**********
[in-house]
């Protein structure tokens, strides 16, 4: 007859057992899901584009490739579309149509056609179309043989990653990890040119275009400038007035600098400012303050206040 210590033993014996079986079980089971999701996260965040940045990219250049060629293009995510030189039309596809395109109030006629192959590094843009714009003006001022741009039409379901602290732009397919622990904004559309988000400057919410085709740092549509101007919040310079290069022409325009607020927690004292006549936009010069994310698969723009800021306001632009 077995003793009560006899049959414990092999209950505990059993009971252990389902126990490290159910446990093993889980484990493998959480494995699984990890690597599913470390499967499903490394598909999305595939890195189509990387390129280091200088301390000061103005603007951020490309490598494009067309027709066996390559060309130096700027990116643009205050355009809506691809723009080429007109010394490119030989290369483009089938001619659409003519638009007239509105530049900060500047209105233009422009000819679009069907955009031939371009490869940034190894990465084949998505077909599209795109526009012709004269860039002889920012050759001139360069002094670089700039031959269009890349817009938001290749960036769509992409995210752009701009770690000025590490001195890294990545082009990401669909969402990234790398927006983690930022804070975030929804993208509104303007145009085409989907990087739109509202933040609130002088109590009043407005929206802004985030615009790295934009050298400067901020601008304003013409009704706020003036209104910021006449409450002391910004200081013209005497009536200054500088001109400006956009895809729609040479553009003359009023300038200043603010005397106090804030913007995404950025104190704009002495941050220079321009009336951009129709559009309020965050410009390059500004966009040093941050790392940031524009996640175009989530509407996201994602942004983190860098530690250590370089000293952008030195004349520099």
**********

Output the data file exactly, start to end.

[in-house]
């Protein structure tokens, strides 16, 4: 007859057992899901584009490739579309149509056609179309043989990653990890040119275009400038007035600098400012303050206040 210590033993014996079986079980089971999701996260965040940045990219250049060629293009995510030189039309596809395109109030006629192959590094843009714009003006001022741009039409379901602290732009397919622990904004559309988000400057919410085709740092549509101007919040310079290069022409325009607020927690004292006549936009010069994310698969723009800021306001632009 077995003793009560006899049959414990092999209950505990059993009971252990389902126990490290159910446990093993889980484990493998959480494995699984990890690597599913470390499967499903490394598909999305595939890195189509990387390129280091200088301390000061103005603007951020490309490598494009067309027709066996390559060309130096700027990116643009205050355009809506691809723009080429007109010394490119030989290369483009089938001619659409003519638009007239509105530049900060500047209105233009422009000819679009069907955009031939371009490869940034190894990465084949998505077909599209795109526009012709004269860039002889920012050759001139360069002094670089700039031959269009890349817009938001290749960036769509992409995210752009701009770690000025590490001195890294990545082009990401669909969402990234790398927006983690930022804070975030929804993208509104303007145009085409989907990087739109509202933040609130002088109590009043407005929206802004985030615009790295934009050298400067901020601008304003013409009704706020003036209104910021006449409450002391910004200081013209005497009536200054500088001109400006956009895809729609040479553009003359009023300038200043603010005397106090804030913007995404950025104190704009002495941050220079321009009336951009129709559009309020965050410009390059500004966009040093941050790392940031524009996640175009989530509407996201994602942004983190860098530690250590370089000293952008030195004349520099």